I have a picture of the wedding dance. This island man, young and handsome, with epaulettes, leads me, in my white gown and silk slippers, around the pavilion. Our guests, some holding back tears, sit back under hanging mangoes and applaud. I cherish this picture, and never let it go.
The real pictures, the ones cousin Albert took, I burned; My darling sleeping under the wedding boughs, tongue, heavy with rum, dangling to one side; me, withering gypsophila in my hair, faraway look on my face.
“Too late to turn back,” my mother said, when she saw my eyes turn wet, “Life not all dolly and dance”
I remember too that the very next morning, or maybe the morning after that, looking used as an old floor rag, my darling went away.
“Gave his life for the Motherland,” they said when he didn’t come back. I know that much, but if he kissed me goodbye, I can’t remember.
My second husband was different. My mother approved. He wasn’t handsome and he wasn’t young and he wasn’t my darling. He hated all things musical, right down to the chirpings of our two baby girls.
“Dancing is for sinners” he said, “and idle feet” and that’s what I told cousin Albert who pulled me to dance at the funeral, when I found myself a widow again. Cousin Albert laughed and left me to dab at my dry eyes and my mother cursed him and passed me her sewing to ease my mind.
I sew shirts for my third husband, a railwayman, who takes me from my island to another, across unending ocean. He’s fat and jolly and he likes to dance as much as to eat. My mother is dead now, but she doesn’t approve. Still, with those babies hanging about my ankles, ever hungry, never satisfied, I’ve no time for dancing anyway. Besides, the railwayman has brought other burdens to trouble my head, poverty and one bellyache of a daughter. As scrawny as she is sly, the girl does nothing but sigh and whimper and retch over my good pot soup.
“Grieving for her poor dead mother,” he says, but I remember her as a sulky, arrogant little madam who wouldn’t eat her dinner.
My own girls ignore their new sister and fight each other to reach the pot bottom first. I feed them just to keep them quiet.
We take rooms in a shared house with use of the kitchen each day between four and six. Wet skies keep up inside more often than not, except on a Tuesday, when we hang our washing under a dying chestnut tree in the yard and Sunday, which is the railwayman’s day off. On Sundays, he plays music and calls the girls outside to dance. I keep to my sewing. It’s hard to say which of us is the bigger fool, him for skipping over a patch of dirty concrete like it was the best dance hall in town, or me for watching him do it.
Dance does nothing for the railwayman’s daughter’s appetite, any more than the baubles, bangles and expensive toys that her father drops in her lap at every opportunity. One time, instead of good meat and potatoes he comes home with a musical box
“Look!” he crows, throwing open the lid and we gather and watch the turns of the wooden doll with her painted cheeks, and we listen as the music plays
The railwayman’s daughter sits mesmerised while my own girls bawl for their hungry bellies
“Again, again!” she cries “Again, again!”
But the railwayman is not a mechanical man and when the box breaks down, he‘s at a loss to fix it.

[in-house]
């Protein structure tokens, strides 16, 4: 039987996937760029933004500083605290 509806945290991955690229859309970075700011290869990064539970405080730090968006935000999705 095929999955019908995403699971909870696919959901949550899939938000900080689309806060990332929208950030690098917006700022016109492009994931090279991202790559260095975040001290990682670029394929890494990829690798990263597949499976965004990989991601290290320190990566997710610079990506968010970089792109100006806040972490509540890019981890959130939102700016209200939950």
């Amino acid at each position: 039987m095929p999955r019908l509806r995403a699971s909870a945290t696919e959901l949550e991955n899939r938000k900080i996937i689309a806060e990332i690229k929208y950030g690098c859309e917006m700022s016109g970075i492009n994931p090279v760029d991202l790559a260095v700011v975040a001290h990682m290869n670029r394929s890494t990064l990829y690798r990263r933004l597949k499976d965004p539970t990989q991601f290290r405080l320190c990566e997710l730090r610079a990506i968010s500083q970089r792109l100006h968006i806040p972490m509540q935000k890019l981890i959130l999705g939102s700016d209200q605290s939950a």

“Something jammed inside,” he says, holding it up for me to see, “What it look like to you, a needle or what?”
I say nothing. He knows I’ve no time for toys.
The railwayman’s heart gives out. I think about crying and then knit some socks instead. His send off is well attended
“It was his wish,” I say, as cousins and aunts puzzle over the baubles and bangles filling the coffin and the musical box clutched in his cold purple hands. They step back quickly when the box starts to play, ‘ting-a-lay-la-pam-pam, ting-a-lay-la,’ and look at each other with startled eyes. But later, they mop up their troubles in plates of fried fish and bread, and go home.
A father’s death does nothing to change appetites in the house. Two girls grow fat and one grows thin and all three start smelling like women and hankering after shoes and stockings and pieces for their hair. I do what I can, sewing shirts and socks that can sell for good money. Those girls start to dance too, by themselves and with each other, laughing into their reflections in the mirror on the wall. I turn the other way.
One Tuesday, sometime after the wash, while I’m dozing over my needles, I hear those girls kicking up noise outside. Excited voices and clapping hands suggest good news. I leave them to whoop for a while and then later, send them to gather their senses and scrub down the stairs. A ball at the palace indeed.
For days after, my needles are busy, clacking over the sounds of their foolishness as they argue about the Prince’s best girl,
“Who will it be Mama? Which one? Which one?”
“Do you think he likes pink, or white, or red?”
I give them my best advice
“Dolly and dance can’t fill a belly.”
But soon, the prince and his ball start to twist my head too. I salt the tea and sugar the eggs and can’t understand myself at all. I go so far as to trade a dozen napkins with the landlord’s wife for a pair of worn silk slippers that I clean and embroider until they shine. And when no-one’s looking I throw off my sooty kitchen pumps, and slip those little beauties onto my feet, twisting my ankles this way and that to get a better view. Truth be known, I think I’m possessed. Those shoes sweet me ‘til a tune starts up inside my head, but no matter how my feet itch, I won’t let them dance. I pack the shoes away in my sewing chest, along with my black funeral dress and get busy, sweeping leaves in the yard.